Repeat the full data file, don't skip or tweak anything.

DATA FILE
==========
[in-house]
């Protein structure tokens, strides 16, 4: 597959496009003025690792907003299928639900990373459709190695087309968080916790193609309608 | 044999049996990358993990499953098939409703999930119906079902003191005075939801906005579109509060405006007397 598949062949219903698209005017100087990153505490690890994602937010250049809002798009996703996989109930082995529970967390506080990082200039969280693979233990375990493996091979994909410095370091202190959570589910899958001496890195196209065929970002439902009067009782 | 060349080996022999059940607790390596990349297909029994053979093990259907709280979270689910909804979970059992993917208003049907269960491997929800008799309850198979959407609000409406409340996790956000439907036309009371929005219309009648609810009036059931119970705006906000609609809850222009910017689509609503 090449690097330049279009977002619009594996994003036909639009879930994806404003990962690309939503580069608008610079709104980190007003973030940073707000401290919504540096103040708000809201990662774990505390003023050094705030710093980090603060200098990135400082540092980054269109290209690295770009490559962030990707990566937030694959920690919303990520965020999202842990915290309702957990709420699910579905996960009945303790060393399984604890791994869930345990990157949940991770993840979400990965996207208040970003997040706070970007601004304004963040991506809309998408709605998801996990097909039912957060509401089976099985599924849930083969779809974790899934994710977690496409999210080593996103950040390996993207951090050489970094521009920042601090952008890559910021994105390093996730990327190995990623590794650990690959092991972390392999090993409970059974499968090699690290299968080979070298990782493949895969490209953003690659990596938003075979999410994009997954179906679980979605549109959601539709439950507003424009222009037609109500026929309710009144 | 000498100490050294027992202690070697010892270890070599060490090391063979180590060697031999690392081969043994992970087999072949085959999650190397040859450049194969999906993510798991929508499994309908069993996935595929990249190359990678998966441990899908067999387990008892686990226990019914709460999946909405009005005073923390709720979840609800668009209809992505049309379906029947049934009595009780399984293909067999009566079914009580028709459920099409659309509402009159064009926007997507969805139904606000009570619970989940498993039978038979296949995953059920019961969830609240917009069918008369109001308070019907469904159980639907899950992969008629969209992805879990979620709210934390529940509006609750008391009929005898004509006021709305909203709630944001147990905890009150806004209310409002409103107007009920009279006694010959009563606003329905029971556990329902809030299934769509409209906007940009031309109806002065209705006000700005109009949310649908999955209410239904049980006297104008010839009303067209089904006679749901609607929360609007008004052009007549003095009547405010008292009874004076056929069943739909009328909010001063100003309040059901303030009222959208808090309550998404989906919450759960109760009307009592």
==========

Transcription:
[in-house]
């Protein structure tokens, strides 16, 4: 597959496009003025690792907003299928639900990373459709190695087309968080916790193609309608 | 044999049996990358993990499953098939409703999930119906079902003191005075939801906005579109509060405006007397 598949062949219903698209005017100087990153505490690890994602937010250049809002798009996703996989109930082995529970967390506080990082200039969280693979233990375990493996091979994909410095370091202190959570589910899958001496890195196209065929970002439902009067009782 | 060349080996022999059940607790390596990349297909029994053979093990259907709280979270689910909804979970059992993917208003049907269960491997929800008799309850198979959407609000409406409340996790956000439907036309009371929005219309009648609810009036059931119970705006906000609609809850222009910017689509609503 090449690097330049279009977002619009594996994003036909639009879930994806404003990962690309939503580069608008610079709104980190007003973030940073707000401290919504540096103040708000809201990662774990505390003023050094705030710093980090603060200098990135400082540092980054269109290209690295770009490559962030990707990566937030694959920690919303990520965020999202842990915290309702957990709420699910579905996960009945303790060393399984604890791994869930345990990157949940991770993840979400990965996207208040970003997040706070970007601004304004963040991506809309998408709605998801996990097909039912957060509401089976099985599924849930083969779809974790899934994710977690496409999210080593996103950040390996993207951090050489970094521009920042601090952008890559910021994105390093996730990327190995990623590794650990690959092991972390392999090993409970059974499968090699690290299968080979070298990782493949895969490209953003690659990596938003075979999410994009997954179906679980979605549109959601539709439950507003424009222009037609109500026929309710009144 | 000498100490050294027992202690070697010892270890070599060490090391063979180590060697031999690392081969043994992970087999072949085959999650190397040859450049194969999906993510798991929508499994309908069993996935595929990249190359990678998966441990899908067999387990008892686990226990019914709460999946909405009005005073923390709720979840609800668009209809992505049309379906029947049934009595009780399984293909067999009566079914009580028709459920099409659309509402009159064009926007997507969805139904606000009570619970989940498993039978038979296949995953059920019961969830609240917009069918008369109001308070019907469904159980639907899950992969008629969209992805879990979620709210934390529940509006609750008391009929005898004509006021709305909203709630944001147990905890009150806004209310409002409103107007009920009279006694010959009563606003329905029971556990329902809030299934769509409209906007940009031309109806002065209705006000700005109009949310649908999955209410239904049980006297104008010839009303067209089904006679749901609607929360609007008004052009007549003095009547405010008292009874004076056929069943739909009328909010001063100003309040059901303030009222959208808090309550998404989906919450759960109760009307009592």